Eighteen months after being purchased by Australia’s Woolworths, Pudao Wines spoke exclusively to DecanterChina.com about its next steps forward.
The new investor
More than a year and half ago, the news broke that Pudao Wines, together with its sister firm Summergate, was purchased by Woolworths, one of Australia’s largest wine retailers.
Marcus Ford, general manager of Pudao, said the business ‘has benefitted greatly over the course of the past 18 months in establishing more sophisticated systems and processes.’
‘When Woolworth’s acquired Dan Murphy’s in Australia it too was a small retailer with a very few shops, [and] now it is the dominant wine retailer in the Australian market,’ said Ford, hinting at the retailer’s potential in Greater China.
The post-austerity period
As a fine wine retailer that initially put great emphasis on the corporate gifting sector, Pudao has had to adapt to a new reality.
‘Very few companies now use wine as a gift and those that do are more focused on value offerings than the super premiums of years gone by,’ said Ford.
Currently, most of Pudao’s consumers are buying wines at between 100 to 500RMB (£10-£50) per bottle. ‘Our customers are very open-minded about region and style.’
Amid general changes in the market, ‘we have continued to grow at a healthy and sustainable rate’, said Ford.
Try before you buy
For Pudao Wines, which owns an online store and two offline shops, ‘try before you buy’ is the key in promoting wines to Chinese consumers, said Ford.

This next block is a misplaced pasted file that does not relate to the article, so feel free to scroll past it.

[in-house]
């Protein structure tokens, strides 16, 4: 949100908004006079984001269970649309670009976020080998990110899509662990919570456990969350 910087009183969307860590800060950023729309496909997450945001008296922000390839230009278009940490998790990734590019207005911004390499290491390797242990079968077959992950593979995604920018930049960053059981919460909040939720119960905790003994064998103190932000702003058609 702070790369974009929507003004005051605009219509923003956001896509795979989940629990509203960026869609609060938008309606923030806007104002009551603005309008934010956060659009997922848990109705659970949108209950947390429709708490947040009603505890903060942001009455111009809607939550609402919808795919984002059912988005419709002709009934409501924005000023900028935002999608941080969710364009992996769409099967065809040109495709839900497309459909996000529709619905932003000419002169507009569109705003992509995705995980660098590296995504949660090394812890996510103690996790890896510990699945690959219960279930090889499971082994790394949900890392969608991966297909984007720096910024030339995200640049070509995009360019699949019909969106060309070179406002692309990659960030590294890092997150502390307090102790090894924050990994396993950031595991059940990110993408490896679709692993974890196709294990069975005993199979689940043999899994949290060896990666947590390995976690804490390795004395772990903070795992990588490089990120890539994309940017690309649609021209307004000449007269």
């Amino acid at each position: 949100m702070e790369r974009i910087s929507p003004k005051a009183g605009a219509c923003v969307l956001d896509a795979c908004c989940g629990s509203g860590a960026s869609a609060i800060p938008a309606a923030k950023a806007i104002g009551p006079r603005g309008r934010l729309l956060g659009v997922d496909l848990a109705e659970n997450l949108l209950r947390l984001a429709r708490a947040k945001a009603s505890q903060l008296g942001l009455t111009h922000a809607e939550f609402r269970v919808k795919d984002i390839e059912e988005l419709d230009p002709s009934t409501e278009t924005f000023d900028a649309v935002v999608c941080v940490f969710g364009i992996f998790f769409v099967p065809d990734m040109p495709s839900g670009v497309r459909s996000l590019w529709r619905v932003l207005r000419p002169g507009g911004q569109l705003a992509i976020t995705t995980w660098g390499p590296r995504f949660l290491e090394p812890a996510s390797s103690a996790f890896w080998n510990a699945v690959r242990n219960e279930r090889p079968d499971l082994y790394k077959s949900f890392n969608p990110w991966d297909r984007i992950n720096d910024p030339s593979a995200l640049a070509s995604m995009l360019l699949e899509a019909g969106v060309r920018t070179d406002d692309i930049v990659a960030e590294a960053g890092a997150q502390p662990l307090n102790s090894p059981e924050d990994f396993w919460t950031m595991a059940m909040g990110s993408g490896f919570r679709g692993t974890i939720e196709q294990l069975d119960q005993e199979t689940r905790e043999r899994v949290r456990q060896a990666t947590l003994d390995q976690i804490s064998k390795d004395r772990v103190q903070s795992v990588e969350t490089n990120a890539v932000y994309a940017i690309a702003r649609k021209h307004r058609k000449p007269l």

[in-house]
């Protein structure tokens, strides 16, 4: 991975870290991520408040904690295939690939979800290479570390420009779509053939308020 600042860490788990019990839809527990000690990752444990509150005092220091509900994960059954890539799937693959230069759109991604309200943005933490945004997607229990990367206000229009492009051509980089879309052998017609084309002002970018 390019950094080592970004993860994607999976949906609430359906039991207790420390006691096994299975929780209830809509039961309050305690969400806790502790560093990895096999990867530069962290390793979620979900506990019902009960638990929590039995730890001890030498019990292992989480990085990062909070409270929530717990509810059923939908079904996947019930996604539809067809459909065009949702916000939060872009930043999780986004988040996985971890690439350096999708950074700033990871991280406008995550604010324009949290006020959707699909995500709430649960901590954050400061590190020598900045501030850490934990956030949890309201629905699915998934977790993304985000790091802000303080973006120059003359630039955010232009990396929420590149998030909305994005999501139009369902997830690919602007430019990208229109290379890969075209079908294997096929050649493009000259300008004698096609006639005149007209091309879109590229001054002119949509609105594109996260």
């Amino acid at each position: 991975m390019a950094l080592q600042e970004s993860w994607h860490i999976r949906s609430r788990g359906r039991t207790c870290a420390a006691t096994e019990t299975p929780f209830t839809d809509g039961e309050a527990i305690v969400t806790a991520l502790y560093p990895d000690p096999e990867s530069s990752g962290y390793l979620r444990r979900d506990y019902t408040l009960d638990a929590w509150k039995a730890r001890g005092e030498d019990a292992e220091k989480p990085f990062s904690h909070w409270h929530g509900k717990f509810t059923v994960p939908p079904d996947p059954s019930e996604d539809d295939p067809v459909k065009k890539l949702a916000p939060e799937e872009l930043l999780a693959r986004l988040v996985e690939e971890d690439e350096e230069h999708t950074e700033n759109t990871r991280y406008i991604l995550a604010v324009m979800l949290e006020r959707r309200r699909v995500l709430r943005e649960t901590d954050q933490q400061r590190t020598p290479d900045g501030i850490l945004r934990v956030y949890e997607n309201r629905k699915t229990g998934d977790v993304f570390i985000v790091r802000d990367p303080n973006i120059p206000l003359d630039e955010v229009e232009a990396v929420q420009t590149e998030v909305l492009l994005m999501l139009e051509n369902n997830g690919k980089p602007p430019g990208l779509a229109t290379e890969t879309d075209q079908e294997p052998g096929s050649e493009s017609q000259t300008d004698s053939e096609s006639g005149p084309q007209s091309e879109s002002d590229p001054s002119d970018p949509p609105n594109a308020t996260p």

The retailer therefore actively invites customers to try wines in their flagship stores in Shanghai and Beijing, and organises hundreds of tasting events, he said.
Offering a specialised service is also important, said Ford. ‘The majority of our staff came from a service background.’
Fake wine: ‘Not just a China problem’
Another concern that’s stopping Chinese consumers from buying wines is the risk of getting fake wines.
‘I would point out though that the fine wine market has problems globally and consumers need to be aware that this is not just a “China problem”,’ said Ford.
‘We work with established importers and have great relationships with many, we are 100% focused on sourcing from the best.’
China in the next 5 to 10 years
‘I think over the past 10 to 15 years the wine market in China has been through some very exciting and sometimes over-heated times,’ said Ford.
The next 5 to 10 years will see a ‘more stable market’ develop as consumers grow in confidence. A key element will be how domestic wines perform, and whether they can compete on quality and value against imported wines, said Ford.
He added that Pudao Wines ‘aims to open more stores over the coming years’, but won’t be rushed.
‘Imported wine is really only a decade old in the China market so whilst we are ambitious we are also in no hurry to open a huge network of stores.
‘In Hong Kong we have re-branded our business under the Langton’s banner (part of the Group) and we are very excited about our fine wine brokerage service that is now up and running there.’
Word of advice for people new to the wine business
‘Wine is a complex business with many layers- some wines are commodities, some are like fast moving consumer goods, some are boutique productions and some are like luxuries and collectibles.
‘You need to be very precise about understanding your customers, what they are looking for and how as a retailer you can add value to their experience.’
Translated by Sylvia Wu / 吴嘉溦